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Students to push Legislature for oil-extraction tax

Its proposed measure having failed to get enough signatures to qualify for the ballot, a student-led group calling for California to implement an oil-extraction tax will try its fortunes with the Legislature again.

Californians for Responsible Economic Development will change its name to Students’ Voice Now, and will soon announce a partnership with two state senators to get a bill or legislatively referred initiative passed in the Legislature next year, spokesman Kevin Singer said.

“The framework of the bill is expected to include an endowment for education, but also may include subsidies for families and businesses to switch to cleaner forms of energy, a rollback of the gas tax, and/or immediate revenue for the specific purpose of decreasing college tuition across California,” Singer wrote in an email.

Singer said that starting in January, as part of pushing for the bill, they’ll keep networking across California’s college campuses and “continue to build relationships with other interest groups, PACs, and legislators who believe that whether oil is drilled or fracked from our soil, Big Oil needs to pay its fair share.”

California is the only oil-producing state that doesn’t have a specific oil-extraction tax, and the proponents estimated the tax contemplated by their now-dead proposed ballot measure would’ve raised $1.5 billion to $2 billion per year.

But any such legislation probably faces a tough road ahead in the Legislature. State Sen. Noreen Evans, D-Santa Rosa, this year carried SB 241 to establish an oil-extraction tax, but the bill never made it out of the Senate Appropriations Committee.

Gov. Jerry Brown has pledged not to raise or create any taxes without voter approval, and so might push hard against any efforts to create this tax by legislation alone. And he probably won’t want a legislatively directed tax hike on the same ballot in which he’s (presumably) running for re-election in 2014.

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Oil severance tax measure to start circulating

A proposed ballot measure to enact an oil severance tax, with most of the revenue spent on education, has received its official title and summary and is about to start circulating for petition signatures.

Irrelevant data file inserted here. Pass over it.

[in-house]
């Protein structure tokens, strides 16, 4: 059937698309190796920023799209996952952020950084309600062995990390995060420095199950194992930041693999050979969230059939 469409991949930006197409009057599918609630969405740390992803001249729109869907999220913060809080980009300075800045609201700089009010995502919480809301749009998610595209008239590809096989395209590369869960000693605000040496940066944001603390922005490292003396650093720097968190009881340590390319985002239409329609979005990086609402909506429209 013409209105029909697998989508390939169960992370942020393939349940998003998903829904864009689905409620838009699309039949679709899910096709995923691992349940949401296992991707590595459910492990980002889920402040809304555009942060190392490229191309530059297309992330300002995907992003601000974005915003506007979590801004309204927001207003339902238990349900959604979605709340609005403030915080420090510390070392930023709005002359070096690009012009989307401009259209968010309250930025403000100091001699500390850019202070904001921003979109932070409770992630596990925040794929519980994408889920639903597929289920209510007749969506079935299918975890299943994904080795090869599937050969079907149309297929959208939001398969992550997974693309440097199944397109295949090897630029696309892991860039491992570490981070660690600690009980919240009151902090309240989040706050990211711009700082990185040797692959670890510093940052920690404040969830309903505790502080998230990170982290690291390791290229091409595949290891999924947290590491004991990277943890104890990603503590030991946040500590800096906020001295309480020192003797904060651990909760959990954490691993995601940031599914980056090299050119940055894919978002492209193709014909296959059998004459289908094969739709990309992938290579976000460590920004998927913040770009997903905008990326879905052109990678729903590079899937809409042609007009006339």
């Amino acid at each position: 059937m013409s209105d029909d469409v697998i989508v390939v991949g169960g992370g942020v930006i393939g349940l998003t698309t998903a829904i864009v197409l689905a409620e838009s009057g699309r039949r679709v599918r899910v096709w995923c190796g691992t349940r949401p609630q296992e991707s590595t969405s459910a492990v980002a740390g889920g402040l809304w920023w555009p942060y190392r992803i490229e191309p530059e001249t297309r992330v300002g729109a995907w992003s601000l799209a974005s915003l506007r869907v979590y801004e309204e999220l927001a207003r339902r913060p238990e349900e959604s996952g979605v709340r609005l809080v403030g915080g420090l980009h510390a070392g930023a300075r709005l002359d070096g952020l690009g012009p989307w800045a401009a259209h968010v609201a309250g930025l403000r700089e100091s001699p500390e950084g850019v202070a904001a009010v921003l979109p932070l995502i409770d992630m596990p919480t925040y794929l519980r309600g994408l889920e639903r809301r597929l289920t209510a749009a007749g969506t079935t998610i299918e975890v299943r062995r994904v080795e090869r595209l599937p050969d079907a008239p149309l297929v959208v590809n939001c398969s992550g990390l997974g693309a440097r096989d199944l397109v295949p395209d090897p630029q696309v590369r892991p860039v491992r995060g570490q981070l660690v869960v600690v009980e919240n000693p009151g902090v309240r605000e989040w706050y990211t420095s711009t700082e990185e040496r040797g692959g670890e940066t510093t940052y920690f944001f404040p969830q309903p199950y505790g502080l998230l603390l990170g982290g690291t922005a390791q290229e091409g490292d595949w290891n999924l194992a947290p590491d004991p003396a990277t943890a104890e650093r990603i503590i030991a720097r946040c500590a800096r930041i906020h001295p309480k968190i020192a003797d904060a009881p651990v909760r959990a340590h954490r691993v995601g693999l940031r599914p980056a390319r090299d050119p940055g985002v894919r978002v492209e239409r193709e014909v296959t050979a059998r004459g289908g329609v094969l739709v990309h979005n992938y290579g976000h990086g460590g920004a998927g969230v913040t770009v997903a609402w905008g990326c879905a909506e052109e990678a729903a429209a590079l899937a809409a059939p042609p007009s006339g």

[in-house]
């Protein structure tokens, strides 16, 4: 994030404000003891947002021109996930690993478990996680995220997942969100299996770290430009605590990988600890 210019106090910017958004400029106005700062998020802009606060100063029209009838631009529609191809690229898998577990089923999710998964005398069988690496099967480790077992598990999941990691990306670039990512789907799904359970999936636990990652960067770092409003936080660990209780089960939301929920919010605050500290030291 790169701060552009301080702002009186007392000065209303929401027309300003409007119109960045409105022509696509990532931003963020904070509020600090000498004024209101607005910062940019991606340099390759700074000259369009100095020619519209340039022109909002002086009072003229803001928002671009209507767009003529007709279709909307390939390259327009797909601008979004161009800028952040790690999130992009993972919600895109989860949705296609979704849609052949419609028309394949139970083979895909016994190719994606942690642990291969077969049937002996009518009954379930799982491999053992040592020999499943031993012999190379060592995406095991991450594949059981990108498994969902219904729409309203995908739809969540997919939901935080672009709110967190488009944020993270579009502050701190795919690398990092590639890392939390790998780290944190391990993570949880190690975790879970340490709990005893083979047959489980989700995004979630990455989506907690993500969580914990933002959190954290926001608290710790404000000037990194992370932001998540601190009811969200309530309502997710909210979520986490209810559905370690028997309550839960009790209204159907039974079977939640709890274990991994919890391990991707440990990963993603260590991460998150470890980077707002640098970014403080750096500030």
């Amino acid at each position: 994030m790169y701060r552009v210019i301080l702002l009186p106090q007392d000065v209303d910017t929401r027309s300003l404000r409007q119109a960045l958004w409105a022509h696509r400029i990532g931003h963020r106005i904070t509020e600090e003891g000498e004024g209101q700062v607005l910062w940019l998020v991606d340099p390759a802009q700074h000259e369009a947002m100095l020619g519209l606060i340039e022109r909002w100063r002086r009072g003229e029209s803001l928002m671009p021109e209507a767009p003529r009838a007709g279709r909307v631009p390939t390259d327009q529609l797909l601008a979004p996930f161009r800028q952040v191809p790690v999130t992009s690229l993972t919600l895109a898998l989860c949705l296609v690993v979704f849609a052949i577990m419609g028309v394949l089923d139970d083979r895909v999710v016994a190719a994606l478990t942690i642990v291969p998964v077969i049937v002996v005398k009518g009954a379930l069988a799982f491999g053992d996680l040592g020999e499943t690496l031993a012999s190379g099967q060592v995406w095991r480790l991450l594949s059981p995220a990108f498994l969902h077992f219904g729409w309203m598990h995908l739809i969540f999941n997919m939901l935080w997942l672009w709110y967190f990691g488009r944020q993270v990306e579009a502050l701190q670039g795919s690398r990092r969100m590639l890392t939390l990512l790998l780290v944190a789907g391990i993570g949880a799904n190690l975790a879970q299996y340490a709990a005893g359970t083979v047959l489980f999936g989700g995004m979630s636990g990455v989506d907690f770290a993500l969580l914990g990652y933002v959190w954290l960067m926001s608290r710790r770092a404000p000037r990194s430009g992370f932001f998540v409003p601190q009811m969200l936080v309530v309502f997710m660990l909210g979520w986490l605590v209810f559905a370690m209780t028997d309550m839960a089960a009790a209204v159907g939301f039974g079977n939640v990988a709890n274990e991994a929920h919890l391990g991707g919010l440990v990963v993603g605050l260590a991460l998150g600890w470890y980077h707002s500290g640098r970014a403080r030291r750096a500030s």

California oil wellsConceived by UC-Berkeley students, the California Modernization and Economic Development Act places a 9.5 percent tax on oil and gas extracted from California; supporters say it would bring about $2 billion of new revenue per year. Of that, about $1.2 billion would be allocated in four equal parts towards K-12 education, California Community Colleges, California State University and the University of California.

Another $400 million or so would be used to provide businesses with subsidies for switching to cleaner, cheaper forms of energy, and about $300 million would go to county governments for infrastructure repair, public works projects, and funding public services.

Californians for Responsible Economic Development, the group behind the measure, has 150 days to collect 505,000 signatures in order to qualify it for the 2014 ballot. The group says it’ll do both grassroots organizing and fundraising for paid signature gathering.

California over recent decades has seen many legislative bills and ballot measures – either proposed, or unsuccessful with voters – to impose such a tax. More than 30 states have oil and gas severance taxes, but opponents say such a tax could reduce California’s oil production, costing jobs.

Former U.S. Labor Secretary Robert Reich, now a Cal professor, endorsed the effort in February, saying using oil severance tax revenue for education “should be a no-brainer. It will only improve our schools. The real question is why California hasn’t done this long before now.”

The measure last week won support from state Senator Noreen Evans, D-Santa Rosa, whose SB 241 would impose an oil severance tax to fund education and parks in California. She said she supports any effort to let “California to collect on these vast and irreplaceable natural resource revenues that should fund one of the most important core services of government – education. It’s past time California ends the oil industry’s free ride and finally sets a solid revenue stream towards funding government’s education obligations.”

CMED campaign manager Jack Tibbets, a junior at Cal, said his staff will be working closely with Evans’ office. “Should the Senate fail to vote and pass SB 241, our campaign will work with public officials, donors, interest groups and students to produce an extraction tax for the 2014 ballot.”

Here’s the official title and summary issued today by the state Attorney General’s office:

TAX ON OIL AND NATURAL GAS. REVENUES TO EDUCATION, CLEAN ENERGY, COUNTY INFRASTRUCTURE AND SERVICES, AND STATE PARKS. INITIATIVE STATUTE.
Imposes 9.5% tax on value of oil and natural gas extracted in California. During first ten years, allocates revenues: 60% to education for classroom instruction (split equally between UC, CSU, community colleges, and K-12 schools); 22% to clean energy projects and research; 15% to counties for infrastructure and public health and safety services; 3% to state parks. Thereafter, allocates 80% to education, 15% to counties, and 5% to state parks. Prohibits passing tax on to consumers through higher fuel prices.
Summary of estimate by Legislative Analyst and Director of Finance of fiscal impact on state and local government: Increased state revenues from a new oil and gas severance tax of $1.5 billion to $2 billion per year initially (which could either grow or decline over time), to be spent on public schools, colleges, and universities; clean energy research and development; local infrastructure projects; and state parks. (13-0002.)